The sneakers that you wear daily. These are pairs for which it doesn’t matter if they get dirty. The word comes from ‘take a beating’ and is not only used for shoes, but also for cars. Beaters are the opposite of ‘on ice’.
‘Brand New In Box’, ‘New In Box’ or ‘New With Box’, unworn sneakers in its original box. When sneakers are resold, they are worth more if they are in the original box.
Any sneaker with a black and red ‘colorway’. This term used to refer only to the Air Jordan in the colors of the Chicago Bulls, but now it’s used for all sneakers that are red and black. The word is a conflation of black and red.
Sneakers that were bought to resell, but that generate less profit than expected or don’t sell at all.
Crepes/creps, kicks, pata/patta, trainers
Terms for sneakers. Crepes/creps and trainers are words used in the United Kingdom. Pata/patta is originally the Surinamese word for shoe, but nowadays it’s used in many other countries, including the Netherlands.
The specific combination of colours applied to a sneaker.
The time when a specific model of sneakers goes on sale, also called release.
An unsold pair of discontinued sneakers.
This term is used when the laces are still laced as they came from the factory. This is considered an indication that the sneakers have not been worn.
F&F (Friends and Family)
Produced exclusively for friends, family and employees of a brand. This sneakers are not sold, but given as gifts.
A term used for shoes that are copied from well-known brands. Fufu is a corruption of the word fugazi, which means fake in slang.
GR (General Release)
Unlimited release available to all stores. Because of the unlimited edition, these pairs are worth much less when resold than exclusive limited edition sneakers.
The most sought after sneaker, which are usually extremely rare. The word originates from ‘holy grail’.
GS (Grade School)
A sneaker designed for children. Often purchased by women with small feet at a lower price than those for adults and in unique ‘colorways’.
The most exclusive sneakers, released in very limited quantities with the majority given to a select few.
Stands for “Hiroshi Fujiwara, Tinker Hatfield and Mark Parker”. Three well-known designers who regularly join forces for Nike.
People who are said to have no style of their own when it comes to sneakers and only buy popular pairs in order to follow every trend. Despite the fact that the word sounds nice, it’s seen as an insult.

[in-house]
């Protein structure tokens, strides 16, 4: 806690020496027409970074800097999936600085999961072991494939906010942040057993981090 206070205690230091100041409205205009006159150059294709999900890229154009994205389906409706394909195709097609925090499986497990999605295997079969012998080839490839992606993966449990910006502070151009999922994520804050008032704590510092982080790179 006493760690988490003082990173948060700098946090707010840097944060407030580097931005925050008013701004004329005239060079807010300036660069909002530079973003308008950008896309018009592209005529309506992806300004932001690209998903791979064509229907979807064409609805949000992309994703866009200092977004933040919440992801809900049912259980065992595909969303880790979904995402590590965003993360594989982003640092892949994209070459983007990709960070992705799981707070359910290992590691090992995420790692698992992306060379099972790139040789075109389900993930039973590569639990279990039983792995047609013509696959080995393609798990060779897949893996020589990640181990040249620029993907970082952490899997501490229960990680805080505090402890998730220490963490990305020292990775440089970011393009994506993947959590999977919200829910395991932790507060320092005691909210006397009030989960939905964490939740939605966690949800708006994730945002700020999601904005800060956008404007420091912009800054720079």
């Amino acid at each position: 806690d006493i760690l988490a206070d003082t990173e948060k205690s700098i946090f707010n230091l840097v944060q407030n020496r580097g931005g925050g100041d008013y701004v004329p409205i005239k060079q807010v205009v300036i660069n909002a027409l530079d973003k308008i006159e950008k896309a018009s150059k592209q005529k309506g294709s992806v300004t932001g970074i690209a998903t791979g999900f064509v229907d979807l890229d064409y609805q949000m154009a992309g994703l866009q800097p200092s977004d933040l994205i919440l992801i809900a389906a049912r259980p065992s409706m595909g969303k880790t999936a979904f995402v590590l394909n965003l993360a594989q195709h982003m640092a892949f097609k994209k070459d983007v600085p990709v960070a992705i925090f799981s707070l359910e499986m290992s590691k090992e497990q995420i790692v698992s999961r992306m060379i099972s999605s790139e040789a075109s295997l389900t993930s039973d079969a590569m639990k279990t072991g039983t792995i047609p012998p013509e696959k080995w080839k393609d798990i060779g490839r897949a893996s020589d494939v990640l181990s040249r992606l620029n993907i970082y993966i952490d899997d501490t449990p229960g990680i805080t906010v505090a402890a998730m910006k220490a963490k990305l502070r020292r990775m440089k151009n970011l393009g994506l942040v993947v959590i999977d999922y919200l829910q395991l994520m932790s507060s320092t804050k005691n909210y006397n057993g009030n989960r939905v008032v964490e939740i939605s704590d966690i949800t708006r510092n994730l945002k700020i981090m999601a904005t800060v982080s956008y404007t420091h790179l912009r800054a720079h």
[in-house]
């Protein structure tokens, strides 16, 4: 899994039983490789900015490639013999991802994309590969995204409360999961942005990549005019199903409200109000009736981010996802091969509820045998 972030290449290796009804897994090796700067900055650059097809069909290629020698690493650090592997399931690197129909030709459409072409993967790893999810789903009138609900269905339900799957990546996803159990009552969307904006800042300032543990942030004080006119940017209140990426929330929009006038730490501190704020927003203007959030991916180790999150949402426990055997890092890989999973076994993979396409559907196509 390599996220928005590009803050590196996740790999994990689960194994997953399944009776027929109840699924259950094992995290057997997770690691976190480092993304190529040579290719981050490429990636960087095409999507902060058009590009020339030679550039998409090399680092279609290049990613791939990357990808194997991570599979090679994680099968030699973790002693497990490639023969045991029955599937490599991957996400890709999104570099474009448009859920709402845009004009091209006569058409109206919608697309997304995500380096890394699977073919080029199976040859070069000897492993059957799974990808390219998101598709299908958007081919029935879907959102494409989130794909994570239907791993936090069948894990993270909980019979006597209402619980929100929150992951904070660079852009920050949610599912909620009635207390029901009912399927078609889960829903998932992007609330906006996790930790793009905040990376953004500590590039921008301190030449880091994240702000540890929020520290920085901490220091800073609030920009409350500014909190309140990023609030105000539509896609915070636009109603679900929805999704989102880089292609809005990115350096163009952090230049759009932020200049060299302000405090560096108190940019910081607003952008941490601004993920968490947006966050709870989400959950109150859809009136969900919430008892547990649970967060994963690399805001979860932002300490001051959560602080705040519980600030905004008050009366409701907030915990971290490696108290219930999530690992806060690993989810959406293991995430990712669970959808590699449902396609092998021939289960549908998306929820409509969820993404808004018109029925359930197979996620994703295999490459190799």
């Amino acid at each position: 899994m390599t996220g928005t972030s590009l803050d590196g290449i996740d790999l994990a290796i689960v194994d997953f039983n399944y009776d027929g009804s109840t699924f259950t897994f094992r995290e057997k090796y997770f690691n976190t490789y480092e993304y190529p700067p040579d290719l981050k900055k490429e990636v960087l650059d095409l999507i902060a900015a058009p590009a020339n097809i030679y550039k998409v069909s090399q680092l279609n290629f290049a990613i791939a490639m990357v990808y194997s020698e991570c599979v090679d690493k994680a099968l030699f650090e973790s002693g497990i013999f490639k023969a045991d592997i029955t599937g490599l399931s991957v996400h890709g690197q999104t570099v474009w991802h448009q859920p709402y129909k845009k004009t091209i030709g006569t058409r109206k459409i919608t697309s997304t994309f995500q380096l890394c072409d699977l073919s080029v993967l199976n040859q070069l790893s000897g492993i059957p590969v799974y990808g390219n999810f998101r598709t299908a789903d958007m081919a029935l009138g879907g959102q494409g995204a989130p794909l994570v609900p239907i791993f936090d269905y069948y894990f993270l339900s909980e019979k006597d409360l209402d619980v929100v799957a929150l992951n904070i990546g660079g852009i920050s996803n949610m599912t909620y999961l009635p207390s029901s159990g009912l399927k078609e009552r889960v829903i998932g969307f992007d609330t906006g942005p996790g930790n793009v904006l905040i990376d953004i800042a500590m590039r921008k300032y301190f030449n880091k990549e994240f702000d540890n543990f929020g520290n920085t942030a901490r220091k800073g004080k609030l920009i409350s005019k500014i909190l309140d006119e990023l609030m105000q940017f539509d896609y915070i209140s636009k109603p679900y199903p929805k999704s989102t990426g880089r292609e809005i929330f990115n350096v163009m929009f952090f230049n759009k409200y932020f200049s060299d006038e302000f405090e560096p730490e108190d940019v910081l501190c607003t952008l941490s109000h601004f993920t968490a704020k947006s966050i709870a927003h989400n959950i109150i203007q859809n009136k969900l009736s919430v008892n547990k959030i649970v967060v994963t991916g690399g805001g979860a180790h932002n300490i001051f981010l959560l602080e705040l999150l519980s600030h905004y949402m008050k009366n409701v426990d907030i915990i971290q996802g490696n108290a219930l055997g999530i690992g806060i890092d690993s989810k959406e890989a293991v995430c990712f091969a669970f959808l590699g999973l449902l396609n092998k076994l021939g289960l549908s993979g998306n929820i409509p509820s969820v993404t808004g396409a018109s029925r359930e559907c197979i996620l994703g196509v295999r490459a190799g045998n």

NOS (New Old Stock)
The discovery of an unsold and unworn stock of old sneaker models. Often in small family businesses such as a sporting goods store, where the owners have no idea of the value of their old stock.
An unworn pair of sneakers, kept by the owner to wear in the future. There are several reasons for this: some buyers keep their sneakers for a special moment, while others wait until everyone has worn out a certain model and they still have a ‘fresh’ pair. It also happens that people buy two pairs of which they wear one and put the other ‘on ice’.
A selection of sneakers released as a group.
A sneaker design specifically for an athlete and never intended for retail.
Design development shoe provided to athletes for the purpose of trying out a new model.
Relatively rare sneakers, typically only available in stores that carry exclusive pairs.
A lottery where the winning participants get the chance to buy a sneaker on the day of its release. Major brands often use a raffle for limited releases to give everyone a fair chance.
People who buy sneakers to resell them at a profit.
A subsequent release of a discontinued sneaker style.
The range of sizes a shoe is available in.
SMU (Special Make Up)
A special production run of sneakers that can be specific to a country or even to a store.
Nickname for the Nike Air Force 1 that became popular in uptown New York City.
VNDS (Very Near Deadstock’)
Sneakers that have been fitted or worn only very briefly, but can still be labeled as ‘deadstock’.
In the United Kingdom, Nike Air Max are also called ‘one-tens’ because they cost £110 (about €130).